Money & Business

The Future of the Furnace: What’s Holding Up More Efficient Gas Heat?

By / Jan 9, 2014 (iStock/Thinkstock)

The Department of Energy and advocacy groups have been trying to improve the efficiency of natural gas heating devices, but two major gas associations say the changes come with complications for consumers.

It’s been cold lately (blame the Polar Vortex), so let’s turn up the heat on furnace efficiency.

The debate over how to best regulate natural gas furnaces—which have traditionally been one of the biggest expenses for most homes and tend to waste a large amount of energy—has been going on for years, with a lawsuit holding back the U.S. Department of Energy’s latest effort to set standards.

The concern? The technology to improve heating might be cheaper in the long term, but it comes with a high upfront costs, two key industry groups say.

Efficiency Efforts

The current standard for furnaces, set by the National Appliance Energy Conservation Act of 1987, requires natural-gas-based furnaces to burn at least 78 percent of the energy they use.

The Department of Energy attempted to raise the level to 80 percent in 2008, but the Natural Resources Defense Council and others sued, arguing that the increase in efficiency was too modest and that modern technology could reach a higher level.

In 2011, encouraged by a number of industry players and advocacy groups, the agency issued a new proposal under which efficiency standards would vary regionally based on climate: Northern states were required to have a 90 percent efficiency level, Southern states an 80 percent level.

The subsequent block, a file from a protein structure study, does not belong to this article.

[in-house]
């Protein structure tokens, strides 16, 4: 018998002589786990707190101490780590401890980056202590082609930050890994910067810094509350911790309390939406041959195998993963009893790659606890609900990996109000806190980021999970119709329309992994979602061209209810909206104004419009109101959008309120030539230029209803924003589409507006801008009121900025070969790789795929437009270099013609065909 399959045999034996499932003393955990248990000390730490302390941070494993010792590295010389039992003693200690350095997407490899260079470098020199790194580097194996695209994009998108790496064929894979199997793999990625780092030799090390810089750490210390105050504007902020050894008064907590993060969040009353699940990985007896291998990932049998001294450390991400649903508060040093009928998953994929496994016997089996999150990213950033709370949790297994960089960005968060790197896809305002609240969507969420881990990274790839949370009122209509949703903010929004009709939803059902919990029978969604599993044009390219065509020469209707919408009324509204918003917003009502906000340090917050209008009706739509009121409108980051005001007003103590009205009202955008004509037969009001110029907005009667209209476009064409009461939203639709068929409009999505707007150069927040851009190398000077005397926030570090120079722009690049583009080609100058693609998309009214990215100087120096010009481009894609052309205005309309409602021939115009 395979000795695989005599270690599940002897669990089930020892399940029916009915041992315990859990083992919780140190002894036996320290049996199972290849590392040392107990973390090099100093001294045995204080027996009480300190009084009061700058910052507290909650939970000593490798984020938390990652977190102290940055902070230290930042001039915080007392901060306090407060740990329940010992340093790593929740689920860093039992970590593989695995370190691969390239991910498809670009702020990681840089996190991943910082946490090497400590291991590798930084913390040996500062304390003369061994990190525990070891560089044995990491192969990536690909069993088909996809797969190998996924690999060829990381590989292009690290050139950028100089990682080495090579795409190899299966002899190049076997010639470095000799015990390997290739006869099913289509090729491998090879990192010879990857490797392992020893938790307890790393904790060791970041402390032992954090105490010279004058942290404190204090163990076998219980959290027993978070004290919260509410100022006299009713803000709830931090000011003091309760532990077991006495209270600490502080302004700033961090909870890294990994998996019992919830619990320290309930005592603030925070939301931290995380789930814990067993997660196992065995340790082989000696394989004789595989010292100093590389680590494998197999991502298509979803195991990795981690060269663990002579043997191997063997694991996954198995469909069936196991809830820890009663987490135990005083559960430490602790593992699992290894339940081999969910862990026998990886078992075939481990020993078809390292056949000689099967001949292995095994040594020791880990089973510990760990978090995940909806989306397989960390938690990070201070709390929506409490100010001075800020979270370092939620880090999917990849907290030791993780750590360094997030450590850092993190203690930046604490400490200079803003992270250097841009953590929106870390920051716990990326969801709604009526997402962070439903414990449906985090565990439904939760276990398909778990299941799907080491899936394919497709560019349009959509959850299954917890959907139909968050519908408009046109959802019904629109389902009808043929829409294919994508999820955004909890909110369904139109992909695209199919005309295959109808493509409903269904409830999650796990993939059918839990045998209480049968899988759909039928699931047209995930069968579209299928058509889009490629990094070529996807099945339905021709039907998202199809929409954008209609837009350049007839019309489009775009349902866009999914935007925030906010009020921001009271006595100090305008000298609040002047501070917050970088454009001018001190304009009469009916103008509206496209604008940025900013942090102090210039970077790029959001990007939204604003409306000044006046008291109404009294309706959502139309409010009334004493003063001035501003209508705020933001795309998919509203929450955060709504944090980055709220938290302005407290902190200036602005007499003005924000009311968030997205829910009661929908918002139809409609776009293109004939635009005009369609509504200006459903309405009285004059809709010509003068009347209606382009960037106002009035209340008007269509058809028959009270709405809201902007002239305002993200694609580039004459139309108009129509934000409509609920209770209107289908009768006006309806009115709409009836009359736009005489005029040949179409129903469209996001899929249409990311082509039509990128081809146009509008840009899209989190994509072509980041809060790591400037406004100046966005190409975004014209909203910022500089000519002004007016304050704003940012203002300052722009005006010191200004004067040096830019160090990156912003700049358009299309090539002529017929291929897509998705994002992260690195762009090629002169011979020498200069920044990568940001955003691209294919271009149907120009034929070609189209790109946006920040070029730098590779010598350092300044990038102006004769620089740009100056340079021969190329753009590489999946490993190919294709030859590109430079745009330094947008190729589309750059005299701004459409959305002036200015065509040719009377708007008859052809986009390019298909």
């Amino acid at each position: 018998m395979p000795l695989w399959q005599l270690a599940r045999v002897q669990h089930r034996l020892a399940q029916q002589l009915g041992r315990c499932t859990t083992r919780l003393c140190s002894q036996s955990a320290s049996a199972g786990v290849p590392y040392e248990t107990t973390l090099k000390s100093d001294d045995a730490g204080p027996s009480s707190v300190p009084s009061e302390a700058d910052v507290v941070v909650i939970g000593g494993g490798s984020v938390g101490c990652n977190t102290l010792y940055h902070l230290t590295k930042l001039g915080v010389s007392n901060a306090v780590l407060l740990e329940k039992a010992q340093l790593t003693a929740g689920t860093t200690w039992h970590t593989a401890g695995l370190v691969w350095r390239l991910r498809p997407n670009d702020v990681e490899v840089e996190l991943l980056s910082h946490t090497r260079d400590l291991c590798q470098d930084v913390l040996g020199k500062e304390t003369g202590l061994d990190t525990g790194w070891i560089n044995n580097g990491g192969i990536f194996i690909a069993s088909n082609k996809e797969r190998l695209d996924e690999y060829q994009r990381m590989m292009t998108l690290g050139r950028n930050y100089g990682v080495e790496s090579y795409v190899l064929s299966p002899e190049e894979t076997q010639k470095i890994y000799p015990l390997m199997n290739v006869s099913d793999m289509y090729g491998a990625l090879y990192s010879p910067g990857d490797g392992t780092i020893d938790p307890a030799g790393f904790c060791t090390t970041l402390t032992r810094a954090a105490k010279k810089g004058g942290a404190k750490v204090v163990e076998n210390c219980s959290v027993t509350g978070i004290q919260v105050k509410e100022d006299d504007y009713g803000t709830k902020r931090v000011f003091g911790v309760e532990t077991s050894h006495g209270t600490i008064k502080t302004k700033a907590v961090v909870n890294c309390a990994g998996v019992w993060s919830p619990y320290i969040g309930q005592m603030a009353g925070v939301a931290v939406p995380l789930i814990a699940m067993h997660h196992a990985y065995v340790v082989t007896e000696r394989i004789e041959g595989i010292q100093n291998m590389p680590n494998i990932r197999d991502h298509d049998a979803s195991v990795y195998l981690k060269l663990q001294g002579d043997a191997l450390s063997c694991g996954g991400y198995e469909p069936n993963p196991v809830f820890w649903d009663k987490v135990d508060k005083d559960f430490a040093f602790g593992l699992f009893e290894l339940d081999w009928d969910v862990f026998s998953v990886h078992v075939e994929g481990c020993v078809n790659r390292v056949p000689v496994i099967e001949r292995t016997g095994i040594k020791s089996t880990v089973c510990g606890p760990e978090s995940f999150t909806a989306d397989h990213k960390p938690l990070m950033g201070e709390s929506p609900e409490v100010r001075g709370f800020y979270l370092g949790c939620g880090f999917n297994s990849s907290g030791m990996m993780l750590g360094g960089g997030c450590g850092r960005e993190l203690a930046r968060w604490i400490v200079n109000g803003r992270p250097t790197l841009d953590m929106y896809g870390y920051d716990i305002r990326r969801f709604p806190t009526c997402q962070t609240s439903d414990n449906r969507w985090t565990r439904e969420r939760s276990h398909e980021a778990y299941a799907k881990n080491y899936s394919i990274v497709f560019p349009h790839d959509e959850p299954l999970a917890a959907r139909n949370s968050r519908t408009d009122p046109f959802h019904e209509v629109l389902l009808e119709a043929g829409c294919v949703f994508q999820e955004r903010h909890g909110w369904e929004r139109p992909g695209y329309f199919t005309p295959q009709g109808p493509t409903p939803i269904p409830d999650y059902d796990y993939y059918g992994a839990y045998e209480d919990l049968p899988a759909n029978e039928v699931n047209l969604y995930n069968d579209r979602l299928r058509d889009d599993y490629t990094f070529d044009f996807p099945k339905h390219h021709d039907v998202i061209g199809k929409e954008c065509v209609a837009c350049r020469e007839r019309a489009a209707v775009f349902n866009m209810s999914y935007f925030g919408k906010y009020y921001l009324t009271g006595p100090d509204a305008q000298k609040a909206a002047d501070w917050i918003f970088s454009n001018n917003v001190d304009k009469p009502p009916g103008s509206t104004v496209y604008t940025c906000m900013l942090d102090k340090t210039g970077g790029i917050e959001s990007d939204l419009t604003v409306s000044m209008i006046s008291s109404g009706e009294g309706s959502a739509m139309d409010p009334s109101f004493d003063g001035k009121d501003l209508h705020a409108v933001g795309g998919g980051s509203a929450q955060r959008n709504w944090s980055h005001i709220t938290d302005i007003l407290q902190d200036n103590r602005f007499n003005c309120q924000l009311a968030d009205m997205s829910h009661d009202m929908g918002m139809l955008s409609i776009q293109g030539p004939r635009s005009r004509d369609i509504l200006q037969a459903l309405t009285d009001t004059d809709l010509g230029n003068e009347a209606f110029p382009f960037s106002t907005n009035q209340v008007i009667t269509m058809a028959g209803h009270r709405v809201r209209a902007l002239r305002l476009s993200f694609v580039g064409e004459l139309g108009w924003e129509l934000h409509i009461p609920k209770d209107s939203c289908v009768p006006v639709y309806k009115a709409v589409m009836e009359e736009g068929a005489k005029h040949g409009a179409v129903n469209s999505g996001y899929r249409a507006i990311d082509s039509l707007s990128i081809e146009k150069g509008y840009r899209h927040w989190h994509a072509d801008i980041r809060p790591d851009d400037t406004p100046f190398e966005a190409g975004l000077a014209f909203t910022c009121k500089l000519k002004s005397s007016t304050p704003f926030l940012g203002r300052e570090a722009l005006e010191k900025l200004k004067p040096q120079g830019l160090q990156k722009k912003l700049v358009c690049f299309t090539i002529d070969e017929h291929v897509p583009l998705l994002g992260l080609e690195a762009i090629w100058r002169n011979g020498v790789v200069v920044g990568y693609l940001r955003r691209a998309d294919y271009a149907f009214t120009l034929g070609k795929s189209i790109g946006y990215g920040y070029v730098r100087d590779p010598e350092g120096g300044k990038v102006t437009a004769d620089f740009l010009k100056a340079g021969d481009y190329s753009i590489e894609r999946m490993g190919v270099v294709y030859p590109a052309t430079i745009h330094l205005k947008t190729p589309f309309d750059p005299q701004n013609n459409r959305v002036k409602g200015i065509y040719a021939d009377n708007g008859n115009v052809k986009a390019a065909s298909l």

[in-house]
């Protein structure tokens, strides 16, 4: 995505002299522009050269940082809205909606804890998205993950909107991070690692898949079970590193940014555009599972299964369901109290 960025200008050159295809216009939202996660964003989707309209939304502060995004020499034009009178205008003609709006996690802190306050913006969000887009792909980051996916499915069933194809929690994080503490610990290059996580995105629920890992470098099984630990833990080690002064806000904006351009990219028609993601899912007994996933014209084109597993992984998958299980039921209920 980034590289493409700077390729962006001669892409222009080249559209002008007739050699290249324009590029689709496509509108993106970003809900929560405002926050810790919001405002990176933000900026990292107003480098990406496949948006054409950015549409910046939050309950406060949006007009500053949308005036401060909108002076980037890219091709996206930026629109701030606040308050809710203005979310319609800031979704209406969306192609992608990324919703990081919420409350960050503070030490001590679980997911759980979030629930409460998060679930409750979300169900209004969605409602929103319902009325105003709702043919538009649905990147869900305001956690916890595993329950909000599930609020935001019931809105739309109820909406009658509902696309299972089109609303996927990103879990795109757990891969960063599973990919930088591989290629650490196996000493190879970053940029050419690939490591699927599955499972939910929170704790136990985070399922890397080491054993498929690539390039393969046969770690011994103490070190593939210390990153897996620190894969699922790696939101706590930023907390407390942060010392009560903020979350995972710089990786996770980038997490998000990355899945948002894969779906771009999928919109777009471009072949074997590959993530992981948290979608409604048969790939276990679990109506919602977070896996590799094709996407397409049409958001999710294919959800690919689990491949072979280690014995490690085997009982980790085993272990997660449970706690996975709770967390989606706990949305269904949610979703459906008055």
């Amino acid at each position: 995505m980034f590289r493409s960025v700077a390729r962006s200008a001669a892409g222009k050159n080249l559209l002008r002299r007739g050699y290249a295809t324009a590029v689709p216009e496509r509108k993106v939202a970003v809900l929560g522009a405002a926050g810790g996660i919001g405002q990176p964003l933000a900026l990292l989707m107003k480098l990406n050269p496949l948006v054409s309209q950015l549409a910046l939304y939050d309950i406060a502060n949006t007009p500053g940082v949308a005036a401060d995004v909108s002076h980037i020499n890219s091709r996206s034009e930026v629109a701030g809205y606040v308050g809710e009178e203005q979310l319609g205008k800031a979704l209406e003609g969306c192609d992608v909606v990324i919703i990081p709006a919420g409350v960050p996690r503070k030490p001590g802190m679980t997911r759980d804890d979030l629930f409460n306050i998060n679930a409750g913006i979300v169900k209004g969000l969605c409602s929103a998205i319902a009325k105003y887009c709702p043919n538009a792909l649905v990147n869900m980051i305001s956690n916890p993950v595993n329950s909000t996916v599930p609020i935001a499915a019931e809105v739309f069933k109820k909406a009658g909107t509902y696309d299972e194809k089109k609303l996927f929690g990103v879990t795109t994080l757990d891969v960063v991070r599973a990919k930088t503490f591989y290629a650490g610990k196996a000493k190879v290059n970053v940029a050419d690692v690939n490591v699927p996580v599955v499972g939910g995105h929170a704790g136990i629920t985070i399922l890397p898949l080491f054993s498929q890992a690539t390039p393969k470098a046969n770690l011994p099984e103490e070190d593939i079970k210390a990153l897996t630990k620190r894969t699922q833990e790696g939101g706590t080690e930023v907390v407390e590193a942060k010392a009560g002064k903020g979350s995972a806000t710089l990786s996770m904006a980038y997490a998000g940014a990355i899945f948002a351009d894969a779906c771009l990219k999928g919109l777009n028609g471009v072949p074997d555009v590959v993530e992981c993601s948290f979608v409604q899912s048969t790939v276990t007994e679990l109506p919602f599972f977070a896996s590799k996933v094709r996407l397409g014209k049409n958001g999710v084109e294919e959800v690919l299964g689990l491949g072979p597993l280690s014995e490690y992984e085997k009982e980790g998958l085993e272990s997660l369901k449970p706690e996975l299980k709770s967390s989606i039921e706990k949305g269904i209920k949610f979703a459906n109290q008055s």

“Because heating needs vary across the nation, what is cost effective in Massachusetts may not be cost effective in Mississippi; the reverse is true for cooling,” the U.S. Energy Information Administration (EIA) explained in a blog post on the issue.

Energy Groups opposed

But the higher requirements, originally set to go into effect in 2013, drew opposition from the natural gas industry.

As The Kansas City Star reported, two associations that represent natural gas utility companies—the American Gas Association (AGA) and American Public Gas Association (APGA)—say that boosting minimum standards would require installing costly new furnace systems in homes. (The new 90 percent efficient furnaces cost between $600 and $800, including installation, according to the newspaper, but can generate a savings of $50 to $100 a year in fuel costs in addition to the inherent environmental benefits. )

The type of home can create additional installation challenges. “Switching from a noncondensing to condensing gas furnace often requires modifying the furnace ventilation at additional expense,” the EIA post explained. “In some cases, the switch may require retrofitting or abandoning a gas-fired water heater because the existing exhaust flue would be poorly sized for the existing water heater and new furnace.”

APGA told The Star that the cost of venting for the new furnaces in some older homes could be as high as $1,500 to $2,200.

One potential solution involved offering waivers to consumers who could not afford to replace their furnaces. While AGA appeared receptive to taking this softer approach, The Star reported, APGA pushed back, filing a lawsuit. The trade group says it would prefer that any new standard affect only furnaces for new homes.

The suit led the Department of Energy to go back to the rule-making drawing board.

Where the Potential Lies

Despite the setbacks, groups such as the NRDC and the Appliance Standards Awareness Project (ASAP) continue to push for a better efficiency standard for natural gas furnaces, pointing out that it could offer significant environmental benefits and long-term cost savings to consumers. But with the latest legal battle putting pressure on the process, there could be an extended wait for an updated standard.

“It’s a shame,” ASAP Executive Director Andrew deLaski told The Star. “This is going to end up taking 20 years, and that is ridiculous.”

Ernie Smith

Ernie Smith is the social media journalist for Associations Now, a former newspaper guy, and a man who is dangerous when armed with a good pun. More »

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